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Oncogene. 2016 Jan 28;35(4):491-500. doi: 10.1038/onc.2015.106. Epub 2015 Apr 20.

SCP1 regulates c-Myc stability and functions through dephosphorylating c-Myc Ser62.

Wang W1,2, Liao P1,2, Shen M2, Chen T2, Chen Y2, Li Y2, Lin X3, Ge X1, Wang P1,2,4.

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Department of Central Laboratory, Shanghai 10th People's Hospital, Tongji University, Shanghai, China.
Shanghai Key Laboratory of Regulatory Biology, Institute of Biomedical Sciences and School of Life Sciences, East China Normal University, Shanghai, China.
Department of Surgery, Baylor College of Medicine, Houston, TX, USA.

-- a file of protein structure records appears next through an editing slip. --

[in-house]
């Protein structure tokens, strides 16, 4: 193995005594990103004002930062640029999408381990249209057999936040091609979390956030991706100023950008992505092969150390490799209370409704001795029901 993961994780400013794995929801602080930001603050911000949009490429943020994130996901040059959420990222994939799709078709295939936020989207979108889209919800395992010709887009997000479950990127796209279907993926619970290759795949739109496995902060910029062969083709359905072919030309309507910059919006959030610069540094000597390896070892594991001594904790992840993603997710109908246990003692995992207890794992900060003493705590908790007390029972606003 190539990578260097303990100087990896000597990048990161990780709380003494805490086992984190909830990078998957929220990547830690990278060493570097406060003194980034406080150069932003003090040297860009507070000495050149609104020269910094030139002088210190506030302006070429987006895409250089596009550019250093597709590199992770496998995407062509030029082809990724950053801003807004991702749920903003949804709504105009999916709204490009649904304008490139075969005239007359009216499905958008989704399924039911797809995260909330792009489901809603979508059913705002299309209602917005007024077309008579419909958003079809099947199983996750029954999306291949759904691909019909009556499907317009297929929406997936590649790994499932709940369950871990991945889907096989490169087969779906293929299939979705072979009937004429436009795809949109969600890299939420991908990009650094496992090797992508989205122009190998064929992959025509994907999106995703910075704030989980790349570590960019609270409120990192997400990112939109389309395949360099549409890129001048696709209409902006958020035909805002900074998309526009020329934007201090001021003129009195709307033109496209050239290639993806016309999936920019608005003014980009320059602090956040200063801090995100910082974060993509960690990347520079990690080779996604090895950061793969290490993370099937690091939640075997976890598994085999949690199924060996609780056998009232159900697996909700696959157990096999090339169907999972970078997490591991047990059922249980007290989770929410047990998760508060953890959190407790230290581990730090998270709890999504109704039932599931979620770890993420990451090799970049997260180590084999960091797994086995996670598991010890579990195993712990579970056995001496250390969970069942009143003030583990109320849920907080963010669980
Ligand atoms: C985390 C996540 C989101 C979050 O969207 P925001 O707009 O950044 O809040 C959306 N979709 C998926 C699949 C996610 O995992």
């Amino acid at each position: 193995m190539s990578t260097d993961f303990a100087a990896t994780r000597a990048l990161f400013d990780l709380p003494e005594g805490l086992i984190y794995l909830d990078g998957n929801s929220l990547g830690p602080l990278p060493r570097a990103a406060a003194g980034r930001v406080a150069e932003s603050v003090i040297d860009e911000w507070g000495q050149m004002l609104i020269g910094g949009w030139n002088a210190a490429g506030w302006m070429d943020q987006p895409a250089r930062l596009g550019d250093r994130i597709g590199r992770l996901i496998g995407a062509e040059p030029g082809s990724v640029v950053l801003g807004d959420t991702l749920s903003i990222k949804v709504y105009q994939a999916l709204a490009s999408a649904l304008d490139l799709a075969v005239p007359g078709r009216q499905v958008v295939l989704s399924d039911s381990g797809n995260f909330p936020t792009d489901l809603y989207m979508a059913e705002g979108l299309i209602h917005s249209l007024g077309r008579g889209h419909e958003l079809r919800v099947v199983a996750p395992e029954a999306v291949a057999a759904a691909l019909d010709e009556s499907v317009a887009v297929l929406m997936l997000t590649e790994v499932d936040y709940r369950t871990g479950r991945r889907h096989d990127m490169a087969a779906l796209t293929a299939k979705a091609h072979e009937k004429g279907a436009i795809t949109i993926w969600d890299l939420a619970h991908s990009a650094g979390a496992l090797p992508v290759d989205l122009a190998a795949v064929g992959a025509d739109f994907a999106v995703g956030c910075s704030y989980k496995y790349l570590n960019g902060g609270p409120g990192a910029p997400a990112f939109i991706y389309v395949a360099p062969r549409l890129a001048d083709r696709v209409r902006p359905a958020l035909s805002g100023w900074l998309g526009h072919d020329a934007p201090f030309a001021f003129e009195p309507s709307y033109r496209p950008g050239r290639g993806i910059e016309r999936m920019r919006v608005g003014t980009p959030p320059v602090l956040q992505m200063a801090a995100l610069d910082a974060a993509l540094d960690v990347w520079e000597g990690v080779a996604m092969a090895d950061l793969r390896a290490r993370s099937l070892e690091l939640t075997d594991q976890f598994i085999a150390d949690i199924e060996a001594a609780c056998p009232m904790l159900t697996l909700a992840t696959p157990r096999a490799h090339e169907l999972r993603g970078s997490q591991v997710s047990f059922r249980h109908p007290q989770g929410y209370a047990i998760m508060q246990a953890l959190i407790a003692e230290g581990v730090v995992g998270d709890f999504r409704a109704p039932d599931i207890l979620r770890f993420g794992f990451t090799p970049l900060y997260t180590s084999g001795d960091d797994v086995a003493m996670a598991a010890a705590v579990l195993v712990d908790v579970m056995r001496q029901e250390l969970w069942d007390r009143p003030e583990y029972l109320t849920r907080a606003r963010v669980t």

School of Life Science and Technology, Tongji University, Shanghai, China.


Serine 62 (Ser62) phosphorylation affects the c-Myc protein stability in cancer cells. However, the mechanism for dephosphorylating c-Myc is not well understood. In this study, we identified carboxyl-terminal domain RNA polymerase II polypeptide A small phosphatase 1 (SCP1) as a novel phosphatase specifically dephosphorylating c-Myc Ser62. Ectopically expressed SCP1 strongly dephosphorylated c-Myc Ser62, destabilized c-Myc protein and suppressed c-Myc transcriptional activity. Knockdown of SCP1 increased the c-Myc protein levels in liver cancer cells. SCP1 interacted with c-Myc both in vivo and in vitro. In addition, Ser245 at the C-terminus of SCP1 was essential for its phosphatase activity towards c-Myc. Functionally, SCP1 negatively regulated the cancer cell proliferation. Collectively, our findings indicate that SCP1 is a potential tumor suppressor for liver cancers through dephosphorylating c-Myc Ser62.

[Indexed for MEDLINE]

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